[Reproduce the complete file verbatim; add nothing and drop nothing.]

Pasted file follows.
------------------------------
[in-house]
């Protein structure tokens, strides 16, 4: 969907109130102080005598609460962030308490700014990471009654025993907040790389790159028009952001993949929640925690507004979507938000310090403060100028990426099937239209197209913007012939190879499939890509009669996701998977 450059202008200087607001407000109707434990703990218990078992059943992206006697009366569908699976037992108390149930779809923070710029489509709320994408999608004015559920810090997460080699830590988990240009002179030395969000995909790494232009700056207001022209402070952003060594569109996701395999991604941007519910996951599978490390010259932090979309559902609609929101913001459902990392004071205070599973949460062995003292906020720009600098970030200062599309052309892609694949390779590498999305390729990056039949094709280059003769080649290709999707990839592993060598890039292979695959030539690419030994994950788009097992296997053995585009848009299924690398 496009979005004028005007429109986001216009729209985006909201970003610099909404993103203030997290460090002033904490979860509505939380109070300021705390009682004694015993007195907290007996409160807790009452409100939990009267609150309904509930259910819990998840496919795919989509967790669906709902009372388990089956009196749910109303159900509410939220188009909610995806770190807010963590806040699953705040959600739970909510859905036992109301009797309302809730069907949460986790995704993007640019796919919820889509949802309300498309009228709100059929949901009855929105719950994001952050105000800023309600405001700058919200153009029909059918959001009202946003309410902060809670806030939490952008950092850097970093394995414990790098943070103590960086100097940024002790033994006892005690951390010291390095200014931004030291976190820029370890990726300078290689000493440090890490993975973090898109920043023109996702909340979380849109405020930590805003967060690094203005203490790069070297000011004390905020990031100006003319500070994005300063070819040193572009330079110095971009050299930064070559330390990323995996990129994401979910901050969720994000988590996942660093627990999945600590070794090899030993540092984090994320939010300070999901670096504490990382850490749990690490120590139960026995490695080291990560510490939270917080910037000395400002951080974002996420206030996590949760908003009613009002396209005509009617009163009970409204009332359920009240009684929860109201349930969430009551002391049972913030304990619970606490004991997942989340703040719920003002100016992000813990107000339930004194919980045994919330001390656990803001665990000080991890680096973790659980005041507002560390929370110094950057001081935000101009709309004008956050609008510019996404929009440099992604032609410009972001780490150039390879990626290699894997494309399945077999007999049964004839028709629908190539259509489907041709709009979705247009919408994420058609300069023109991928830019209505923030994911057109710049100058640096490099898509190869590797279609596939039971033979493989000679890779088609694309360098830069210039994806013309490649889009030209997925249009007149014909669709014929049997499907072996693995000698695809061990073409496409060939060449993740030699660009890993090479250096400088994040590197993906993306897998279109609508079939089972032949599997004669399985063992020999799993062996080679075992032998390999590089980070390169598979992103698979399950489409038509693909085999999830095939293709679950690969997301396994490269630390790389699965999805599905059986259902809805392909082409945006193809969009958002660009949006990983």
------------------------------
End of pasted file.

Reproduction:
[in-house]
């Protein structure tokens, strides 16, 4: 969907109130102080005598609460962030308490700014990471009654025993907040790389790159028009952001993949929640925690507004979507938000310090403060100028990426099937239209197209913007012939190879499939890509009669996701998977 450059202008200087607001407000109707434990703990218990078992059943992206006697009366569908699976037992108390149930779809923070710029489509709320994408999608004015559920810090997460080699830590988990240009002179030395969000995909790494232009700056207001022209402070952003060594569109996701395999991604941007519910996951599978490390010259932090979309559902609609929101913001459902990392004071205070599973949460062995003292906020720009600098970030200062599309052309892609694949390779590498999305390729990056039949094709280059003769080649290709999707990839592993060598890039292979695959030539690419030994994950788009097992296997053995585009848009299924690398 496009979005004028005007429109986001216009729209985006909201970003610099909404993103203030997290460090002033904490979860509505939380109070300021705390009682004694015993007195907290007996409160807790009452409100939990009267609150309904509930259910819990998840496919795919989509967790669906709902009372388990089956009196749910109303159900509410939220188009909610995806770190807010963590806040699953705040959600739970909510859905036992109301009797309302809730069907949460986790995704993007640019796919919820889509949802309300498309009228709100059929949901009855929105719950994001952050105000800023309600405001700058919200153009029909059918959001009202946003309410902060809670806030939490952008950092850097970093394995414990790098943070103590960086100097940024002790033994006892005690951390010291390095200014931004030291976190820029370890990726300078290689000493440090890490993975973090898109920043023109996702909340979380849109405020930590805003967060690094203005203490790069070297000011004390905020990031100006003319500070994005300063070819040193572009330079110095971009050299930064070559330390990323995996990129994401979910901050969720994000988590996942660093627990999945600590070794090899030993540092984090994320939010300070999901670096504490990382850490749990690490120590139960026995490695080291990560510490939270917080910037000395400002951080974002996420206030996590949760908003009613009002396209005509009617009163009970409204009332359920009240009684929860109201349930969430009551002391049972913030304990619970606490004991997942989340703040719920003002100016992000813990107000339930004194919980045994919330001390656990803001665990000080991890680096973790659980005041507002560390929370110094950057001081935000101009709309004008956050609008510019996404929009440099992604032609410009972001780490150039390879990626290699894997494309399945077999007999049964004839028709629908190539259509489907041709709009979705247009919408994420058609300069023109991928830019209505923030994911057109710049100058640096490099898509190869590797279609596939039971033979493989000679890779088609694309360098830069210039994806013309490649889009030209997925249009007149014909669709014929049997499907072996693995000698695809061990073409496409060939060449993740030699660009890993090479250096400088994040590197993906993306897998279109609508079939089972032949599997004669399985063992020999799993062996080679075992032998390999590089980070390169598979992103698979399950489409038509693909085999999830095939293709679950690969997301396994490269630390790389699965999805599905059986259902809805392909082409945006193809969009958002660009949006990983």